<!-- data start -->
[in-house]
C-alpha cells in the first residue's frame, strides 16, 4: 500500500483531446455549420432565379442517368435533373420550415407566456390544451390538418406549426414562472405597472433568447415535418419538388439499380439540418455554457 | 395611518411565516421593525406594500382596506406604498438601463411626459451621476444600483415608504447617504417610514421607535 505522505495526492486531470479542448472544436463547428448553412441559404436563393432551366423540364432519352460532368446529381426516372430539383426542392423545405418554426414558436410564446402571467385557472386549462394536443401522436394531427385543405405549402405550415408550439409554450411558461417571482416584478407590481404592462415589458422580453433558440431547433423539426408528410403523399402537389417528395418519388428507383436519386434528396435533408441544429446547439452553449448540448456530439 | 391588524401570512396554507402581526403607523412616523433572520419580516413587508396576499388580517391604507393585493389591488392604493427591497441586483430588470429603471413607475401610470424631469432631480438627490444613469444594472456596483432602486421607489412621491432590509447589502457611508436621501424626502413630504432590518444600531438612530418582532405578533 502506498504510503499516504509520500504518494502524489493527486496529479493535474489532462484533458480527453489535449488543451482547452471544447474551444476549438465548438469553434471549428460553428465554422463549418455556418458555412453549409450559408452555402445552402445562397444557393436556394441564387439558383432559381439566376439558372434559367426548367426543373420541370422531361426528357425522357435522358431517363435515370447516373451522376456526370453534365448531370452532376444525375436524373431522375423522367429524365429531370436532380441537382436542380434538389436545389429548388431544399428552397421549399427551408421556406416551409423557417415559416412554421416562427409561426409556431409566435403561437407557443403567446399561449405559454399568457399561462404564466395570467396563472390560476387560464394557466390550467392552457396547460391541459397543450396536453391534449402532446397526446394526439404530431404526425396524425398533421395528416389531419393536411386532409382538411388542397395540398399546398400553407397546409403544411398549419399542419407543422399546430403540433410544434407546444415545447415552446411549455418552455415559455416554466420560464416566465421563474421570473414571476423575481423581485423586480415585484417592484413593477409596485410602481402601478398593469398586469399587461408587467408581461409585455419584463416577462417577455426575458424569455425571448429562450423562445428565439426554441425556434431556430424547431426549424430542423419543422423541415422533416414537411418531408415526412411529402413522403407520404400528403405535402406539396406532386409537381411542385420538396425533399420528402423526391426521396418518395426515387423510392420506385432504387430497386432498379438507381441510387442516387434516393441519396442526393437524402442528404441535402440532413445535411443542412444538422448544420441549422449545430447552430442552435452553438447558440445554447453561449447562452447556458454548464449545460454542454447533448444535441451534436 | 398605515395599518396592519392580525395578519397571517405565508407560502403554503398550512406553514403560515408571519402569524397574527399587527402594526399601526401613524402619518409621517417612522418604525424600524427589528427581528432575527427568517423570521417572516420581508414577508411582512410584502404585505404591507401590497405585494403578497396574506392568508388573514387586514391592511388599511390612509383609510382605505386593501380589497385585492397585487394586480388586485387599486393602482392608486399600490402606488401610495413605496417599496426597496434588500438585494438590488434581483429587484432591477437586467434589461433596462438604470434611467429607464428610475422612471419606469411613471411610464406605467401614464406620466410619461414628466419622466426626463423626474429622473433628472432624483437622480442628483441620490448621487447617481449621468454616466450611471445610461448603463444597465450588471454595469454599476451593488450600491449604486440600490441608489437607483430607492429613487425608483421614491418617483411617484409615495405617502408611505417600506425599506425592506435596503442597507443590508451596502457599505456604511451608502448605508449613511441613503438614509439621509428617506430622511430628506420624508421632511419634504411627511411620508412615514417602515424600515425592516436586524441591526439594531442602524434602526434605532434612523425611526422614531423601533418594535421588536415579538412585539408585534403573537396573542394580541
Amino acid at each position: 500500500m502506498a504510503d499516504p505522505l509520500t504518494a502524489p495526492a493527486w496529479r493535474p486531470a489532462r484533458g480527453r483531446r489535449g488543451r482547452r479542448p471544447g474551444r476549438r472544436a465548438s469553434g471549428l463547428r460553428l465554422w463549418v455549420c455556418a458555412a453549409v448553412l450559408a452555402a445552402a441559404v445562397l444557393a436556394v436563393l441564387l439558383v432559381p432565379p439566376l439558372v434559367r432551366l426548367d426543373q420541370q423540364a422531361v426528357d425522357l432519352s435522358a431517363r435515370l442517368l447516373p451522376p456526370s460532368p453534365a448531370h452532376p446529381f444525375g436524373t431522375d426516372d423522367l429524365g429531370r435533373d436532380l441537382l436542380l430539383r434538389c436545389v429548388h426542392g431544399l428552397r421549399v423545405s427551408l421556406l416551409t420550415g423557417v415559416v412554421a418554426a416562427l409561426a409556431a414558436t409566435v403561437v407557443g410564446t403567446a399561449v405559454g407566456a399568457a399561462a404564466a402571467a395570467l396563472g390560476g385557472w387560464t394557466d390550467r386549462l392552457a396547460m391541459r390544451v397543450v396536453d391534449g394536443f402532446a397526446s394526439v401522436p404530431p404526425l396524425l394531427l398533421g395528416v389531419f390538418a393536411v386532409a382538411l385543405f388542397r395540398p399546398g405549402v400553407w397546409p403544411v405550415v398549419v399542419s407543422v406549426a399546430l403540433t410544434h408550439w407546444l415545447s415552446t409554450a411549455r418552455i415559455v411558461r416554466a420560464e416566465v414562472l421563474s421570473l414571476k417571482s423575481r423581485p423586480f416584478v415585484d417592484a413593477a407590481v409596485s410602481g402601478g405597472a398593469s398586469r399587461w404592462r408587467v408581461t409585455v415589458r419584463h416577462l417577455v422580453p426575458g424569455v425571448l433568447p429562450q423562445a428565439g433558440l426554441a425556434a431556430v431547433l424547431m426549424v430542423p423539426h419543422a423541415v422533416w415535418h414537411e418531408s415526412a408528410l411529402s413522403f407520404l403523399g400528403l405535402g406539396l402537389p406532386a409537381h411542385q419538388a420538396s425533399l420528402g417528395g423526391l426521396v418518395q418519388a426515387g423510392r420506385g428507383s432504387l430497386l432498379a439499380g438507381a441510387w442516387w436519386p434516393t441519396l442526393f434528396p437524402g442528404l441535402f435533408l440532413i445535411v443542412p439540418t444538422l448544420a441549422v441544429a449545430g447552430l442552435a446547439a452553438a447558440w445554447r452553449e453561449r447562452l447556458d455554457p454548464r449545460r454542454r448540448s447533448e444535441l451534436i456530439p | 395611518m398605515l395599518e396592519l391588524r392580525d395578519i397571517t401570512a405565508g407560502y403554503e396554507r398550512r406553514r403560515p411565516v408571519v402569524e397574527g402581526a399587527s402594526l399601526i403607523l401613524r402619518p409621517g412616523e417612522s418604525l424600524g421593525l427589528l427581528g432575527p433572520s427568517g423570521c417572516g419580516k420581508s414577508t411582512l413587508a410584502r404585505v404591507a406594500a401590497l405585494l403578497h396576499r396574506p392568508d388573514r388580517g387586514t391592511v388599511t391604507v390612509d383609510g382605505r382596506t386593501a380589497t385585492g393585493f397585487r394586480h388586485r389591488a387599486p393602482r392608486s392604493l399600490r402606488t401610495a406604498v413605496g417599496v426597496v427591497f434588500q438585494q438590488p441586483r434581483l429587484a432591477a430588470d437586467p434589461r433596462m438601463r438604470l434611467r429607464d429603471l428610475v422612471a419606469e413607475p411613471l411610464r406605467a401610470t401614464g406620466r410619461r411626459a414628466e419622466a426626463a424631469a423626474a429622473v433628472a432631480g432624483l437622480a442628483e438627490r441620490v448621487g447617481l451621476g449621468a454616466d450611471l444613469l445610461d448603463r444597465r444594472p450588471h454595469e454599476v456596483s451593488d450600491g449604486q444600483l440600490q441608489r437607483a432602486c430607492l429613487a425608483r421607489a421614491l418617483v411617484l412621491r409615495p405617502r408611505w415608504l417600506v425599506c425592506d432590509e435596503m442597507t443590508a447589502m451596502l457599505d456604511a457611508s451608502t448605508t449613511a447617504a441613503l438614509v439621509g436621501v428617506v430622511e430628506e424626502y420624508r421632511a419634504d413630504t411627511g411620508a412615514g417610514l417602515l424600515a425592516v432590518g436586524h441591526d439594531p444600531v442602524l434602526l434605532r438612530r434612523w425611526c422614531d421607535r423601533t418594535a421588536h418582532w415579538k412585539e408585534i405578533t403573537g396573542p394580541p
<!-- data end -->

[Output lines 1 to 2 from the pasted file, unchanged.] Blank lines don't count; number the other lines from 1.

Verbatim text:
[in-house]
C-alpha cells in the first residue's frame, strides 16, 4: 500500500483531446455549420432565379442517368435533373420550415407566456390544451390538418406549426414562472405597472433568447415535418419538388439499380439540418455554457 | 395611518411565516421593525406594500382596506406604498438601463411626459451621476444600483415608504447617504417610514421607535 505522505495526492486531470479542448472544436463547428448553412441559404436563393432551366423540364432519352460532368446529381426516372430539383426542392423545405418554426414558436410564446402571467385557472386549462394536443401522436394531427385543405405549402405550415408550439409554450411558461417571482416584478407590481404592462415589458422580453433558440431547433423539426408528410403523399402537389417528395418519388428507383436519386434528396435533408441544429446547439452553449448540448456530439 | 391588524401570512396554507402581526403607523412616523433572520419580516413587508396576499388580517391604507393585493389591488392604493427591497441586483430588470429603471413607475401610470424631469432631480438627490444613469444594472456596483432602486421607489412621491432590509447589502457611508436621501424626502413630504432590518444600531438612530418582532405578533 502506498504510503499516504509520500504518494502524489493527486496529479493535474489532462484533458480527453489535449488543451482547452471544447474551444476549438465548438469553434471549428460553428465554422463549418455556418458555412453549409450559408452555402445552402445562397444557393436556394441564387439558383432559381439566376439558372434559367426548367426543373420541370422531361426528357425522357435522358431517363435515370447516373451522376456526370453534365448531370452532376444525375436524373431522375423522367429524365429531370436532380441537382436542380434538389436545389429548388431544399428552397421549399427551408421556406416551409423557417415559416412554421416562427409561426409556431409566435403561437407557443403567446399561449405559454399568457399561462404564466395570467396563472390560476387560464394557466390550467392552457396547460391541459397543450396536453391534449402532446397526446394526439404530431404526425396524425398533421395528416389531419393536411386532409382538411388542397395540398399546398400553407397546409403544411398549419399542419407543422399546430403540433410544434407546444415545447415552446411549455418552455415559455416554466420560464416566465421563474421570473414571476423575481423581485423586480415585484417592484413593477409596485410602481402601478398593469398586469399587461408587467408581461409585455419584463416577462417577455426575458424569455425571448429562450423562445428565439426554441425556434431556430424547431426549424430542423419543422423541415422533416414537411418531408415526412411529402413522403407520404400528403405535402406539396406532386409537381411542385420538396425533399420528402423526391426521396418518395426515387423510392420506385432504387430497386432498379438507381441510387442516387434516393441519396442526393437524402442528404441535402440532413445535411443542412444538422448544420441549422449545430447552430442552435452553438447558440445554447453561449447562452447556458454548464449545460454542454447533448444535441451534436 | 398605515395599518396592519392580525395578519397571517405565508407560502403554503398550512406553514403560515408571519402569524397574527399587527402594526399601526401613524402619518409621517417612522418604525424600524427589528427581528432575527427568517423570521417572516420581508414577508411582512410584502404585505404591507401590497405585494403578497396574506392568508388573514387586514391592511388599511390612509383609510382605505386593501380589497385585492397585487394586480388586485387599486393602482392608486399600490402606488401610495413605496417599496426597496434588500438585494438590488434581483429587484432591477437586467434589461433596462438604470434611467429607464428610475422612471419606469411613471411610464406605467401614464406620466410619461414628466419622466426626463423626474429622473433628472432624483437622480442628483441620490448621487447617481449621468454616466450611471445610461448603463444597465450588471454595469454599476451593488450600491449604486440600490441608489437607483430607492429613487425608483421614491418617483411617484409615495405617502408611505417600506425599506425592506435596503442597507443590508451596502457599505456604511451608502448605508449613511441613503438614509439621509428617506430622511430628506420624508421632511419634504411627511411620508412615514417602515424600515425592516436586524441591526439594531442602524434602526434605532434612523425611526422614531423601533418594535421588536415579538412585539408585534403573537396573542394580541